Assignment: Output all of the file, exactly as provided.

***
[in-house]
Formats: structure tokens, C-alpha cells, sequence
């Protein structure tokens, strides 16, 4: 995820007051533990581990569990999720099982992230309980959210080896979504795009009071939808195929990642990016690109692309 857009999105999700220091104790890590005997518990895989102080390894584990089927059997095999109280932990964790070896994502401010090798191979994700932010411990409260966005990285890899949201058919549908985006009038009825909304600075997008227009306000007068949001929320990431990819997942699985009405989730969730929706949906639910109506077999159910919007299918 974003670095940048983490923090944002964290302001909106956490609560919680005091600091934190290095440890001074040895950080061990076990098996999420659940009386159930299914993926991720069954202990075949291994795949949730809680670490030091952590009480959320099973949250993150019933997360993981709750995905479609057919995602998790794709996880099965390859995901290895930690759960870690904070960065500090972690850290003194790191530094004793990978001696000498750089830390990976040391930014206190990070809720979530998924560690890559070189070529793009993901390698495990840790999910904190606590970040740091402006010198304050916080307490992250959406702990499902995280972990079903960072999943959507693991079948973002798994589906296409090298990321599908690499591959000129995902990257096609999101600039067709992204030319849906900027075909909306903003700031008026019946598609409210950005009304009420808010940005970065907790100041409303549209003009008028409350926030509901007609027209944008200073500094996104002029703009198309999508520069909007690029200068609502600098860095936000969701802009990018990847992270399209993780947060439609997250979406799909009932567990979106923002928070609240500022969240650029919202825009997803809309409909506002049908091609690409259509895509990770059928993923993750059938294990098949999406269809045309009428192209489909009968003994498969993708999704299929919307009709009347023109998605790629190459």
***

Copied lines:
[in-house]
Formats: structure tokens, C-alpha cells, sequence
């Protein structure tokens, strides 16, 4: 995820007051533990581990569990999720099982992230309980959210080896979504795009009071939808195929990642990016690109692309 857009999105999700220091104790890590005997518990895989102080390894584990089927059997095999109280932990964790070896994502401010090798191979994700932010411990409260966005990285890899949201058919549908985006009038009825909304600075997008227009306000007068949001929320990431990819997942699985009405989730969730929706949906639910109506077999159910919007299918 974003670095940048983490923090944002964290302001909106956490609560919680005091600091934190290095440890001074040895950080061990076990098996999420659940009386159930299914993926991720069954202990075949291994795949949730809680670490030091952590009480959320099973949250993150019933997360993981709750995905479609057919995602998790794709996880099965390859995901290895930690759960870690904070960065500090972690850290003194790191530094004793990978001696000498750089830390990976040391930014206190990070809720979530998924560690890559070189070529793009993901390698495990840790999910904190606590970040740091402006010198304050916080307490992250959406702990499902995280972990079903960072999943959507693991079948973002798994589906296409090298990321599908690499591959000129995902990257096609999101600039067709992204030319849906900027075909909306903003700031008026019946598609409210950005009304009420808010940005970065907790100041409303549209003009008028409350926030509901007609027209944008200073500094996104002029703009198309999508520069909007690029200068609502600098860095936000969701802009990018990847992270399209993780947060439609997250979406799909009932567990979106923002928070609240500022969240650029919202825009997803809309409909506002049908091609690409259509895509990770059928993923993750059938294990098949999406269809045309009428192209489909009968003994498969993708999704299929919307009709009347023109998605790629190459």